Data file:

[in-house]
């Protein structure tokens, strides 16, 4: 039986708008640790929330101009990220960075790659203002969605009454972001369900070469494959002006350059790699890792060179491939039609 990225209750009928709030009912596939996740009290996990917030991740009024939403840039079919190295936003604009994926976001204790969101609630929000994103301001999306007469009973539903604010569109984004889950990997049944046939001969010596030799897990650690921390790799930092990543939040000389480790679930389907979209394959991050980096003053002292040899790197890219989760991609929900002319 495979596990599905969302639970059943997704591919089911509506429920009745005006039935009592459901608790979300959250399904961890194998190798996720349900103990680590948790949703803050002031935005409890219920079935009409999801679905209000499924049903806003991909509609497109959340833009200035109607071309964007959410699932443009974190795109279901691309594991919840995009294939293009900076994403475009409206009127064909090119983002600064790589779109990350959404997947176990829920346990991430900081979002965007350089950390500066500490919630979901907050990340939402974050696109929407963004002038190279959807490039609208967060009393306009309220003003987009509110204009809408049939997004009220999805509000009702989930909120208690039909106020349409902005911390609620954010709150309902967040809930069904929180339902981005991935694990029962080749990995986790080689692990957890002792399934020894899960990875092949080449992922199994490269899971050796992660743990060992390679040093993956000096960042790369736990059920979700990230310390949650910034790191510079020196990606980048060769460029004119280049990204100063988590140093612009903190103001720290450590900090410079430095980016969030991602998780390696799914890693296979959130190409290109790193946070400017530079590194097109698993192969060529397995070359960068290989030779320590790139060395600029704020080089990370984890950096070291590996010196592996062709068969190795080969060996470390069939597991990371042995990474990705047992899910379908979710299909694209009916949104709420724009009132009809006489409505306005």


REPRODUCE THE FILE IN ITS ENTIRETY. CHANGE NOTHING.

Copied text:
[in-house]
């Protein structure tokens, strides 16, 4: 039986708008640790929330101009990220960075790659203002969605009454972001369900070469494959002006350059790699890792060179491939039609 990225209750009928709030009912596939996740009290996990917030991740009024939403840039079919190295936003604009994926976001204790969101609630929000994103301001999306007469009973539903604010569109984004889950990997049944046939001969010596030799897990650690921390790799930092990543939040000389480790679930389907979209394959991050980096003053002292040899790197890219989760991609929900002319 495979596990599905969302639970059943997704591919089911509506429920009745005006039935009592459901608790979300959250399904961890194998190798996720349900103990680590948790949703803050002031935005409890219920079935009409999801679905209000499924049903806003991909509609497109959340833009200035109607071309964007959410699932443009974190795109279901691309594991919840995009294939293009900076994403475009409206009127064909090119983002600064790589779109990350959404997947176990829920346990991430900081979002965007350089950390500066500490919630979901907050990340939402974050696109929407963004002038190279959807490039609208967060009393306009309220003003987009509110204009809408049939997004009220999805509000009702989930909120208690039909106020349409902005911390609620954010709150309902967040809930069904929180339902981005991935694990029962080749990995986790080689692990957890002792399934020894899960990875092949080449992922199994490269899971050796992660743990060992390679040093993956000096960042790369736990059920979700990230310390949650910034790191510079020196990606980048060769460029004119280049990204100063988590140093612009903190103001720290450590900090410079430095980016969030991602998780390696799914890693296979959130190409290109790193946070400017530079590194097109698993192969060529397995070359960068290989030779320590790139060395600029704020080089990370984890950096070291590996010196592996062709068969190795080969060996470390069939597991990371042995990474990705047992899910379908979710299909694209009916949104709420724009009132009809006489409505306005």